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Cold Remedies

Cold Remedies

According to the National Institute of Allergy and Infectious Diseases or NIAID, there is really no cure for the common cold per se, as the cold will naturally disappear after two to four days if no complications develop. However, there are some remedies and medicines that can be used to ease or relieve the symptoms of the common cold virus infection.

Traditional Cold Remedies 

Traditional remedies for the cold consist of bed rest, drinking a lot of water and juice, and gargling with a warm saltwater solution to ease itchy throats.

OTC Cold Medicines 

Medicines touted as cold remedies likewise do not remove the common cold virus out of the body but work to relieve it of the cold symptoms. The symptoms of the common cold that are targeted by these cold remedies are cough, nasal congestion and rhinorrhea.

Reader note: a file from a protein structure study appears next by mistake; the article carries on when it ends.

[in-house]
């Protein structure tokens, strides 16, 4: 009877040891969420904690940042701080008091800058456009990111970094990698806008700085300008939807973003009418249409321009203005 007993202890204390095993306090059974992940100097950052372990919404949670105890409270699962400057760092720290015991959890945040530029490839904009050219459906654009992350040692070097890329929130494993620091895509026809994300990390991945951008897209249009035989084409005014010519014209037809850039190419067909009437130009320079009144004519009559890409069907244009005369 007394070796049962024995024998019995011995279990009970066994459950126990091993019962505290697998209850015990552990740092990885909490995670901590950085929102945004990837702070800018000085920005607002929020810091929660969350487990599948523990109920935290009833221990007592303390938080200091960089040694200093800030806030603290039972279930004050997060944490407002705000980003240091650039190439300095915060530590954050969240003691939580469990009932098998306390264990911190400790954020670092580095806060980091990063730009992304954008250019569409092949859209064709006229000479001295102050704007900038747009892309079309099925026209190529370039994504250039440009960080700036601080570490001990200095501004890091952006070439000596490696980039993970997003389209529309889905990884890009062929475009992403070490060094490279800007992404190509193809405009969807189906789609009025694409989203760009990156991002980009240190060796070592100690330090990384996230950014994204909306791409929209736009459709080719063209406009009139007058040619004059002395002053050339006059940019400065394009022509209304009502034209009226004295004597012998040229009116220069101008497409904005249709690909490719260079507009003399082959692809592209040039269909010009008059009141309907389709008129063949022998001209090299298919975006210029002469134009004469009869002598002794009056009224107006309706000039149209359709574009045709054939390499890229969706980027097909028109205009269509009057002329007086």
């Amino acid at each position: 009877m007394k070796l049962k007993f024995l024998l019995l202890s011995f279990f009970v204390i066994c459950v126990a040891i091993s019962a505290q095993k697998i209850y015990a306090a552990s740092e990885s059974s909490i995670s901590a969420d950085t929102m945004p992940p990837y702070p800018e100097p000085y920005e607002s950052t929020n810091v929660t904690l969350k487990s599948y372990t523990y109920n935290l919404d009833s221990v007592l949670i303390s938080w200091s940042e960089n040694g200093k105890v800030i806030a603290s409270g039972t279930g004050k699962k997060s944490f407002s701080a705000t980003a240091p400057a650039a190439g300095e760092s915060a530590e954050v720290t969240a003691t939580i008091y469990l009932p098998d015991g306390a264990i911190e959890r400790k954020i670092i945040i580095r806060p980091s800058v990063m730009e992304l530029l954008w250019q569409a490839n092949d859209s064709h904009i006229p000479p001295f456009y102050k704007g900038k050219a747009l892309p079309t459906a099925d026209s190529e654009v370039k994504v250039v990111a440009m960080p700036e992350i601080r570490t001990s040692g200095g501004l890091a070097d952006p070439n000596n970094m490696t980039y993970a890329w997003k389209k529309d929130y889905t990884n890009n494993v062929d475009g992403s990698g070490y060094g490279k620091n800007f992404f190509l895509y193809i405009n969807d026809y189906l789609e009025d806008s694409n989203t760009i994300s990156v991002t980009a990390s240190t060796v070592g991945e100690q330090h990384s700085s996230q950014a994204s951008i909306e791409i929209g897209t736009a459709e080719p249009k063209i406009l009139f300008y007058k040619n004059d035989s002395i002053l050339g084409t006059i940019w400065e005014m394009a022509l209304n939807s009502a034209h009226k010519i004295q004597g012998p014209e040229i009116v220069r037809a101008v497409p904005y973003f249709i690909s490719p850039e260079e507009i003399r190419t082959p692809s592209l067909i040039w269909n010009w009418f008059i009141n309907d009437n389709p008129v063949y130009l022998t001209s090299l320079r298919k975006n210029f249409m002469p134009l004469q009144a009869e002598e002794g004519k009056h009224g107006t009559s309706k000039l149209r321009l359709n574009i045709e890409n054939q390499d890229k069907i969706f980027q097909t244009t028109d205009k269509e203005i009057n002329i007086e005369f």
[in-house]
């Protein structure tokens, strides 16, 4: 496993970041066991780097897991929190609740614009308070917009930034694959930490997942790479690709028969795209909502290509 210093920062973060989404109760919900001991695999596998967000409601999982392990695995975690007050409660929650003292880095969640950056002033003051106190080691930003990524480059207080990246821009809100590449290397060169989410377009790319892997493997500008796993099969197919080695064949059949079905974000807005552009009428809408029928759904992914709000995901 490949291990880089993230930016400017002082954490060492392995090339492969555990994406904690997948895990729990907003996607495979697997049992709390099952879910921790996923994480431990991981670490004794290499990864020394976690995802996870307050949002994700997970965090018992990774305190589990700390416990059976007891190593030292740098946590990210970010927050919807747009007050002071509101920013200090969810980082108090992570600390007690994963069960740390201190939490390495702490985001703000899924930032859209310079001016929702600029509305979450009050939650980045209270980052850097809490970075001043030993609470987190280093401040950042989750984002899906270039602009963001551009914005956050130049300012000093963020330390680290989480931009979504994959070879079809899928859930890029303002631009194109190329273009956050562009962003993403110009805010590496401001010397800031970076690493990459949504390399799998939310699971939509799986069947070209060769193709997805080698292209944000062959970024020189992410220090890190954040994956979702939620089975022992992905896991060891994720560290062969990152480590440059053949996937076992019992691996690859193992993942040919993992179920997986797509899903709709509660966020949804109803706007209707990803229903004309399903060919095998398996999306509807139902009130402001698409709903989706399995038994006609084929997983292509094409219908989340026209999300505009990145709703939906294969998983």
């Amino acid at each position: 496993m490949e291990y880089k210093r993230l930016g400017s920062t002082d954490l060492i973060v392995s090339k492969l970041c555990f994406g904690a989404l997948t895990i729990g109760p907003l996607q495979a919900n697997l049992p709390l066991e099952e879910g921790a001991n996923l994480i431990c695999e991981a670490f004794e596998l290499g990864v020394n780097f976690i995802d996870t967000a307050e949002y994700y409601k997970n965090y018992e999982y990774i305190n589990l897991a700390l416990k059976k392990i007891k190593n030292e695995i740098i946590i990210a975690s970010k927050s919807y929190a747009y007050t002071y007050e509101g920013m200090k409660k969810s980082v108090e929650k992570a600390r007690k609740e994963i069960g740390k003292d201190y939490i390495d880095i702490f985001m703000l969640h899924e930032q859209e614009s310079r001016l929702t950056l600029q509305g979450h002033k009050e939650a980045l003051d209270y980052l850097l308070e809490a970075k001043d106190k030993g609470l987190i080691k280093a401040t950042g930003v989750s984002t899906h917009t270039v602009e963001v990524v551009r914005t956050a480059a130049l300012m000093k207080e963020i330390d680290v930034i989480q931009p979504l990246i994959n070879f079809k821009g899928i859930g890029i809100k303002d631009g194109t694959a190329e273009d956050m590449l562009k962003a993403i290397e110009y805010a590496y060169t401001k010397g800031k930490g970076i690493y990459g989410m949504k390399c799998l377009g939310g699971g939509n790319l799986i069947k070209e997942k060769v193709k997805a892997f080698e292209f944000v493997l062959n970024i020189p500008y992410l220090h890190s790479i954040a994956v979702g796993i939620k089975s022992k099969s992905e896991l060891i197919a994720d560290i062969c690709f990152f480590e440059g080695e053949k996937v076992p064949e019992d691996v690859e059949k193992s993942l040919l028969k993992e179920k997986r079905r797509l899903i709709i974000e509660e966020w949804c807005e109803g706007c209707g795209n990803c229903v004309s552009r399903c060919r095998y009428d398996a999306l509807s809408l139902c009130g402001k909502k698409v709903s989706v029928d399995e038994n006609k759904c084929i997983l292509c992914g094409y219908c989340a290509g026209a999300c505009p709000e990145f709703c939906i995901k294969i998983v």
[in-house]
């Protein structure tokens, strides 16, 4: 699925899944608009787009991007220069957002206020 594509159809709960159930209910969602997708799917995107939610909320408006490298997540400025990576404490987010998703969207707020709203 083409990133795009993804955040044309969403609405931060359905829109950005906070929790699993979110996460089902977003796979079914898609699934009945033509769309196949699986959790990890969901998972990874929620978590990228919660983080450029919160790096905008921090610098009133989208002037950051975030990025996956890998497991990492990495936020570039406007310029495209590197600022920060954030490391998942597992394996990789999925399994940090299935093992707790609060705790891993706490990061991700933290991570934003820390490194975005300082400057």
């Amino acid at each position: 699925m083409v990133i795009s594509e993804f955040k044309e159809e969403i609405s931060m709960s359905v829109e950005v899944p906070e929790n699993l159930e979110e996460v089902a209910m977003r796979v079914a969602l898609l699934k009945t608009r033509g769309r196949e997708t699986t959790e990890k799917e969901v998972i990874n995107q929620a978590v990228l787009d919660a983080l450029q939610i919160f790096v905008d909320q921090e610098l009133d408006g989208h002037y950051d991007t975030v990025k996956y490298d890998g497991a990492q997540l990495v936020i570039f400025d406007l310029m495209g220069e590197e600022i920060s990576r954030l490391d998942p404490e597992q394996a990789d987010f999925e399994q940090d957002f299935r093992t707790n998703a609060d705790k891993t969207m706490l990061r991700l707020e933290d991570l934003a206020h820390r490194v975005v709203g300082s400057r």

It is important to check the generic name of the cold medicines that you purchase in order to ascertain their efficacy. According to a study of Dr. Madeline Simasek and Dr. David Blandino, medicines with dextromethorphan, which are used to relieve cough symptoms are effective for adult patients, but not with young children and adolescents. Medicines that have as their active ingredient hydrocodone are not effective in treating cough caused by the common cold virus.

Aspirin not Recommended 

To relieve fever and headaches caused by the common cold virus, aspirins are sometimes taken. But according to The American Academy of Pediatrics, aspirins should not be taken for the common cold as they have a negative effect on those with viral illnesses like the common cold.

Over the counter remedies such as decongestants will not have any effect on the duration of the common cold but they can, as explained above, help alleviate the symptoms that accompany the common cold, particularly with nasal congestion and runny nose.



“Common Cold Treatment.” National Institute of Allergy and Infectious Diseases Home Page. Web. 07 Nov. 2010.

Simasek, Madeline, and David A. Blandino. “Treatment of the Common Cold.” American Family Physician 75.4 (2007). American Academy of Family Physicians. Web. 07 Nov. 2010.


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